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May 31, 2000     (512) 463-0300

Texas Farm Problems Addressed by Legislative Committee

El Campo - Texas farmers need relief from regulations on both the federal and state level. That's the message given to the Joint Agriculture Policy Committee today, May 31 2000. The committee met at the El Campo City Council Chambers so that farmers from the Coastal Bend could make their concerns heard.

The committee is co-chaired by Senator Tom Haywood of Wichita Falls and Representative David Swinford of Amarillo. Senate members include Ken Armbrister of Victoria, Teel Bivins of Amarillo and Steve Ogden of Bryan. House members include Representative Robert "Robby" Cook of Eagle Lake, Jim McReynolds of Lufkin and Bob Tuner of Coleman.

Opening remarks were made by Co-Chairs Haywood and Swinford. Senator Armbrister and Representative Cook welcomed the committee to their districts. Mayor Kenneth G. Martin and Rebecca Socha of the Chamber of Commerce and Agriculture also welcomed the committee to El Campo.

Invited testimony on crop insurance was led off by local insurance agent Tom Bodwin, who reminded the committee that insurance payments are not a substitute for high crops prices. He also discussed changes in insurance and the effects of insurance requirements on planting times. Ray Prewitt of the Rio Grande Valley spoke about increased funding to research institutions, such as Texas A&M.

Fish farmers were also in attendance. Fritz Jaenike, President of the Texas Aquaculture Association, says that his industry should be regulated by the Texas Department of Agriculture rather than the Texas Natural Resource Conservation Commission and Parks and Wildlife, saying it should be regulated as an agricultural entity, not an industrial entity. One problem with state agencies is the length of time it now takes for permits to be issued. Local fish farmer Jim Ekstrom said he should be able to take the waste water from his tanks and water crops with it. He says regulation of this kind of discharge is the largest impediment to fish farming in the state. Attorney Fred Werkenthin also said that regulations are too strict, and that state regulations sometimes conflict with federal regulations.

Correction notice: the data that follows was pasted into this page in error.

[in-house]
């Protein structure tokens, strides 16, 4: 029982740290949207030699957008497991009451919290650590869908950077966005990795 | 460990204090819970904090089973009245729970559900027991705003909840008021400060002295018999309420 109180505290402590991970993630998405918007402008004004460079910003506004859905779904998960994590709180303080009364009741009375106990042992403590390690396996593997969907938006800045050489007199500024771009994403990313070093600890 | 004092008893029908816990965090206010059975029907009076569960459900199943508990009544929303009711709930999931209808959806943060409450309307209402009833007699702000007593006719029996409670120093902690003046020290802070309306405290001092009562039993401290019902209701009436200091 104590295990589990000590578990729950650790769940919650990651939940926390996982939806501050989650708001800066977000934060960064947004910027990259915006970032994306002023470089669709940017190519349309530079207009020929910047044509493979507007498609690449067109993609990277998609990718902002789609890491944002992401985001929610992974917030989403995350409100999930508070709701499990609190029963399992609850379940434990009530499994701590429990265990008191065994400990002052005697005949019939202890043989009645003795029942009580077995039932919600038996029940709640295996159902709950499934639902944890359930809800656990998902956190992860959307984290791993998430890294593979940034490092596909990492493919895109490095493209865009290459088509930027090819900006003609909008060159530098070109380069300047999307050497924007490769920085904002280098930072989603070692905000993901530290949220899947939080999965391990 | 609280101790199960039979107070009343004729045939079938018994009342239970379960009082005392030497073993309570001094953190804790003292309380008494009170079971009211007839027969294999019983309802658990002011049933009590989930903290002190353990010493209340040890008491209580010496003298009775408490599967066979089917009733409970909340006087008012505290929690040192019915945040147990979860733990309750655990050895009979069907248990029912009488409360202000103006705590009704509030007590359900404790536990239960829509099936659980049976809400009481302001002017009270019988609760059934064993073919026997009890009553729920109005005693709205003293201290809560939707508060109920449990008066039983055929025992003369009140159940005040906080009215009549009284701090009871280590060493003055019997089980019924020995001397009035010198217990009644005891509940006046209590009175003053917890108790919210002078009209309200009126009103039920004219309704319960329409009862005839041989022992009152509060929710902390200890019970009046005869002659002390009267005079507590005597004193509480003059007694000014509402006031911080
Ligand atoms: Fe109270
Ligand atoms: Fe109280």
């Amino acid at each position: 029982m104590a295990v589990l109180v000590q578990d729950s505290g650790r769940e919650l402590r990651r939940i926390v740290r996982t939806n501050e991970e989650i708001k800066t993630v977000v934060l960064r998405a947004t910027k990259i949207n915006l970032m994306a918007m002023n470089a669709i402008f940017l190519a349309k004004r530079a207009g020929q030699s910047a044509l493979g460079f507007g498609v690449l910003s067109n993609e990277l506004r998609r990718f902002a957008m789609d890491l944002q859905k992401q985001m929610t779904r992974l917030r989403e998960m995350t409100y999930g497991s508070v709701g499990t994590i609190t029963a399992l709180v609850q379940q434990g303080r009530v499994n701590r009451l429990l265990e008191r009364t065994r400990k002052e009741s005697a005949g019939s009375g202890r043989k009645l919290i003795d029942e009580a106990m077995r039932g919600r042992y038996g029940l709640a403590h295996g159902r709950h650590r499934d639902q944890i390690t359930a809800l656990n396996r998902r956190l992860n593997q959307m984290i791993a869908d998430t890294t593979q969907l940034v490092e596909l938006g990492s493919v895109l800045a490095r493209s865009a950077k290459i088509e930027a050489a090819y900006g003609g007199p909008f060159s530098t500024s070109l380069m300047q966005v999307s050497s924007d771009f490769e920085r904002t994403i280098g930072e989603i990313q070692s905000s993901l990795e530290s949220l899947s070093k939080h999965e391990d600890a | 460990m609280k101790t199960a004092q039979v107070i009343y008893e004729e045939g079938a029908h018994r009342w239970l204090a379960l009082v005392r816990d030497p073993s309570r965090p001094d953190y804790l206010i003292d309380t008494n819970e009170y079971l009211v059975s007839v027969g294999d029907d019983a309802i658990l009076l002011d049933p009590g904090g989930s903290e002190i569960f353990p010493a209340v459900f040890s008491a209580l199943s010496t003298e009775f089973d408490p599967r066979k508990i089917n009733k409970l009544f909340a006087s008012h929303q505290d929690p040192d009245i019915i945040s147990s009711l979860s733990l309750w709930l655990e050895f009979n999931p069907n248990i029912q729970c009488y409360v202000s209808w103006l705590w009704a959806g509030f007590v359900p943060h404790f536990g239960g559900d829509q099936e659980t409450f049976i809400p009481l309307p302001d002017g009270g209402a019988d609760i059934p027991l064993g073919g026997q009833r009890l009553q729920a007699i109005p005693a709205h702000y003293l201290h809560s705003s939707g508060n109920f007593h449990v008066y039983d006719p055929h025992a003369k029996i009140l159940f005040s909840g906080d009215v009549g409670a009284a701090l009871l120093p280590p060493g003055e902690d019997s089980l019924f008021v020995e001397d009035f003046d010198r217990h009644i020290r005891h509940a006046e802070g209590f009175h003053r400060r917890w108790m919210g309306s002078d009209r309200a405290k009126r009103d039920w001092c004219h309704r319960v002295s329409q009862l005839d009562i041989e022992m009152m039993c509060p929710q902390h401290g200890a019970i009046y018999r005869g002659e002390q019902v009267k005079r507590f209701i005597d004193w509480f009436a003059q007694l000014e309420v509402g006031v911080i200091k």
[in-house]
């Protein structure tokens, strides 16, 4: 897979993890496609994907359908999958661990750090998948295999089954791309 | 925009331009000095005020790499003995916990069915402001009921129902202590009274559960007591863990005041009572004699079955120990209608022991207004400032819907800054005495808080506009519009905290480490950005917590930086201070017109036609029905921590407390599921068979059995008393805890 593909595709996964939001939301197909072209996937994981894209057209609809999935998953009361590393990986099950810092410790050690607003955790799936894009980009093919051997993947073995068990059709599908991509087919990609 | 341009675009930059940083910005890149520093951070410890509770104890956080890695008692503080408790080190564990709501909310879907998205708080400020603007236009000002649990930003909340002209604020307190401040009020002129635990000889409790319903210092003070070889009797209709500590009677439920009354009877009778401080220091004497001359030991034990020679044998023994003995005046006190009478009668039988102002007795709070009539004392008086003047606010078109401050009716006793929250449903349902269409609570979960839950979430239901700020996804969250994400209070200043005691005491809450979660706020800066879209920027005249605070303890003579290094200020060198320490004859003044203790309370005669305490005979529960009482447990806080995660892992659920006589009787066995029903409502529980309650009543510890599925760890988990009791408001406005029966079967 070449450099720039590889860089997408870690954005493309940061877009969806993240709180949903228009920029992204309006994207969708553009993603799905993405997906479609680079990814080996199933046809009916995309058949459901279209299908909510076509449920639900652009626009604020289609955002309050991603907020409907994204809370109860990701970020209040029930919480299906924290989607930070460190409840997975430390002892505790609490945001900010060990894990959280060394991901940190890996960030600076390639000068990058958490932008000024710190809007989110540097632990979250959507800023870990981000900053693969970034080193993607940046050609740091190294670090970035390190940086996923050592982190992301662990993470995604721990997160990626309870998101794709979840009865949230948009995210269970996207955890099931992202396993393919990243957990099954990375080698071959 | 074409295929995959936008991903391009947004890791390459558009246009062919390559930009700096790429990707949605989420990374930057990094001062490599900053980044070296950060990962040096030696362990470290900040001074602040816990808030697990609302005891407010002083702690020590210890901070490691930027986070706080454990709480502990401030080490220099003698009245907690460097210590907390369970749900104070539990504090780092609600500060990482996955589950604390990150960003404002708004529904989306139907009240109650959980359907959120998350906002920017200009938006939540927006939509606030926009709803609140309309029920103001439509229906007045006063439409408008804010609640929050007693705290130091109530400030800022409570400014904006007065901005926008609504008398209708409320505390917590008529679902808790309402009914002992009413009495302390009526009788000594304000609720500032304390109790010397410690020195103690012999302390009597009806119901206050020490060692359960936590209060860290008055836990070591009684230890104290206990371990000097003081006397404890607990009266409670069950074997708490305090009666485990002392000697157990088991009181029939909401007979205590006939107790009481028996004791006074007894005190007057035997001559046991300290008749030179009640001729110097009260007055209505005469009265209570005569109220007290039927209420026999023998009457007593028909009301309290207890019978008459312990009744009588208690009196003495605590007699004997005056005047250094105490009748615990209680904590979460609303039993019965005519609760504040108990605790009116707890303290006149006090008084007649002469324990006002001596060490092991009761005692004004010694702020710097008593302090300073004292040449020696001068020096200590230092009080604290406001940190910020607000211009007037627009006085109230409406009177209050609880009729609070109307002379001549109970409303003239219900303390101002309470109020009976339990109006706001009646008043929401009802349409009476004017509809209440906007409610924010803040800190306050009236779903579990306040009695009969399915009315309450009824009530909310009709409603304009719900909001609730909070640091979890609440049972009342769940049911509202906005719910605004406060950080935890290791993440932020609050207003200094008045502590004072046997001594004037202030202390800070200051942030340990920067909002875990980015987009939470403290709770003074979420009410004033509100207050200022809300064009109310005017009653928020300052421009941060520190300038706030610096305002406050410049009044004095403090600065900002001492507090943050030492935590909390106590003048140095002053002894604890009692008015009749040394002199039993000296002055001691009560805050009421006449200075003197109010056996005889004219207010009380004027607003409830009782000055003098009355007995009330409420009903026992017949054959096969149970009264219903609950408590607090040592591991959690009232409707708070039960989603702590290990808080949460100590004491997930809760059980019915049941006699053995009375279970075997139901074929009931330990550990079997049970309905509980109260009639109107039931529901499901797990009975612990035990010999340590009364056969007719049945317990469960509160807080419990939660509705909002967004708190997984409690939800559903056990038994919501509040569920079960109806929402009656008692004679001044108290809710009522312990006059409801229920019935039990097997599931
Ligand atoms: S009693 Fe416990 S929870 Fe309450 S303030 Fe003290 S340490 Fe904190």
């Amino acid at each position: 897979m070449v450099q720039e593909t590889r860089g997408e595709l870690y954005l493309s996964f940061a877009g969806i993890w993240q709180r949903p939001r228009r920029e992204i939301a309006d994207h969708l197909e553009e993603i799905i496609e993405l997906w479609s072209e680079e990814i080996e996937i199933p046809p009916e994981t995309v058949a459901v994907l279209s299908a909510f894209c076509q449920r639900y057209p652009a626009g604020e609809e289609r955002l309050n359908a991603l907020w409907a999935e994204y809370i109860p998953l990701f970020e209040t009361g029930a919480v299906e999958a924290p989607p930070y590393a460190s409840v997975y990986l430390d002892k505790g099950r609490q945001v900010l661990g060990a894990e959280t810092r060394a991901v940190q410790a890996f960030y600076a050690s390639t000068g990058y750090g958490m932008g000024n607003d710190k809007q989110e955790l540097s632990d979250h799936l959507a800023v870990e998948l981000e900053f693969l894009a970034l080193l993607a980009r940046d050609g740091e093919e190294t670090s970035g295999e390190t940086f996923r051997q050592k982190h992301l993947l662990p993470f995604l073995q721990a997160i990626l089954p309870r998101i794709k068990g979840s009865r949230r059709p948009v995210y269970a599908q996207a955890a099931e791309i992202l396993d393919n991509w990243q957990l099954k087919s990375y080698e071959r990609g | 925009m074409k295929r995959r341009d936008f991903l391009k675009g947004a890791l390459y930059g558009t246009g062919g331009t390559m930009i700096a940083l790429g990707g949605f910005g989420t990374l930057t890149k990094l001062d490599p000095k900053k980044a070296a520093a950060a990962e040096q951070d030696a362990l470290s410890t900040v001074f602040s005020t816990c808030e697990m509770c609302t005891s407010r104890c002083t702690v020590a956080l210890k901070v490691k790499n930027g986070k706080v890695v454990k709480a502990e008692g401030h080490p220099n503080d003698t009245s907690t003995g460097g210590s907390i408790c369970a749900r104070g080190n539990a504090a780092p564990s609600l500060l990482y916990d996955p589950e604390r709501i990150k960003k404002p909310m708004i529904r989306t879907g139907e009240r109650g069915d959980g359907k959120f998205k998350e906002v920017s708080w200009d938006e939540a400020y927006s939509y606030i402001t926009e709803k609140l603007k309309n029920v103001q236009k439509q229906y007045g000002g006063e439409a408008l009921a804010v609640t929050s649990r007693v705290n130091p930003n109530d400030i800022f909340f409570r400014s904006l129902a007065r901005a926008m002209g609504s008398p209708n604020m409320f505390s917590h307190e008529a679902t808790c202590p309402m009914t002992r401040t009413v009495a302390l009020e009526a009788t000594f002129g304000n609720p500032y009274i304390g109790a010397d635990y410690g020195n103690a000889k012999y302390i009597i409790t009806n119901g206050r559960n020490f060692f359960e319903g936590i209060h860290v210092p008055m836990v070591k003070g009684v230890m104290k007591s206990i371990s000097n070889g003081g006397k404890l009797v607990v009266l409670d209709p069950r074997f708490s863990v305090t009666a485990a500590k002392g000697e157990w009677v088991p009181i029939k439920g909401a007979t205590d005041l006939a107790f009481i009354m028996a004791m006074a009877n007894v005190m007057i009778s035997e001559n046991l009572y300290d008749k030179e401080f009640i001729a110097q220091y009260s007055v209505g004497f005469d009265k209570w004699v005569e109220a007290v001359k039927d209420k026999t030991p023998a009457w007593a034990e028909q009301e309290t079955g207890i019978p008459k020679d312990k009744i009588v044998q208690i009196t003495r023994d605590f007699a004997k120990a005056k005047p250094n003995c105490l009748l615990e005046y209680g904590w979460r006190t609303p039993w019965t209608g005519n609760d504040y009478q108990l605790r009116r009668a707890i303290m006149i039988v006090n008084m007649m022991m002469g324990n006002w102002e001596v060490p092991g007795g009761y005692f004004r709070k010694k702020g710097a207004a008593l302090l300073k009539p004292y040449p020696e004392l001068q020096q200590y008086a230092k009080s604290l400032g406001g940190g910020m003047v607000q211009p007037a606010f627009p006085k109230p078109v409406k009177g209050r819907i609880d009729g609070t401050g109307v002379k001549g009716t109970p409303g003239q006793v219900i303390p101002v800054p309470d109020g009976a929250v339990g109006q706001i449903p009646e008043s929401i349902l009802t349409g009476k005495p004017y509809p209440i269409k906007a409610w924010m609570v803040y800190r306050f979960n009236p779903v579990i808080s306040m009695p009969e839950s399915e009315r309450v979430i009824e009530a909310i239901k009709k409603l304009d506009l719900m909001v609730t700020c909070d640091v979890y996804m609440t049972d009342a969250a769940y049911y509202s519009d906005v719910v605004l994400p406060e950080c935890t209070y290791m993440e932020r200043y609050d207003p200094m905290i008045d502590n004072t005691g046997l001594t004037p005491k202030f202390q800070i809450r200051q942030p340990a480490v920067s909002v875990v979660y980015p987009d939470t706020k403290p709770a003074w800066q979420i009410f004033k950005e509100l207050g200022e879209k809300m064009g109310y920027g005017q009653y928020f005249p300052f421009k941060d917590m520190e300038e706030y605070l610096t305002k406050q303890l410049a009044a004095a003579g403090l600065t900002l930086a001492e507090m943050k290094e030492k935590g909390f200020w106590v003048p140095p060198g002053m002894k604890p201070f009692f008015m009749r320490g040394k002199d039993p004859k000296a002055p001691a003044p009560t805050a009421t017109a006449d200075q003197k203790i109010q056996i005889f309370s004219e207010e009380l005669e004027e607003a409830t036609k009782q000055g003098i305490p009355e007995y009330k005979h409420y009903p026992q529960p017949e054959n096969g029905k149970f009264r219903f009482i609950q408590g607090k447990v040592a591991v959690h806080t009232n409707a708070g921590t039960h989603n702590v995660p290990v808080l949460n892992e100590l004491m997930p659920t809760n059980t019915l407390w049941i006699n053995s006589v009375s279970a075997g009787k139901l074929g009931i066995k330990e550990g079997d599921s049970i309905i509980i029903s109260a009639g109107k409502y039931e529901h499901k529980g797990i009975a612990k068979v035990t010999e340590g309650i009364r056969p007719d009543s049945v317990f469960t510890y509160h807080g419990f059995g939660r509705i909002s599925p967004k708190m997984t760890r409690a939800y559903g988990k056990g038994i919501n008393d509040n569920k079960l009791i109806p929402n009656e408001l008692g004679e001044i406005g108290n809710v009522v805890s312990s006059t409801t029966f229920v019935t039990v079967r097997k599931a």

Bill Harrison, Jr. from Eagle Lake's First National Bank, says that very few first time loans are being issued, meaning that new people are not going into farming. He says money is leaving the rural communities and going to big banking houses. This hurts local banks in rural areas because much of their loan business is agriculture-based.

Sam Childs of the El Campo Production Credit Association told the committee that rules and regulations vary not only from state to state, but also county by county. He called for a level playing field for all farmers across Texas.

Public testimony was led off by Donald Patman, President of the Texas Farm Bureau. Patman testified about private property rights and water rights for agriculture. The committee also heard from Carl Foshee, President of the Coastal Plains Agriculture Incubator System, who discussed projects in which they are involved. Other public testimony concerned water rights, the rule of capture and how the state water plan, known as Senate Bill 1 - 76th Regular Legislative Session, will affect agriculture.

The committee recessed subject to the call of the chair. Its next meeting is scheduled to be held in Abilene, at a time to be announced later.

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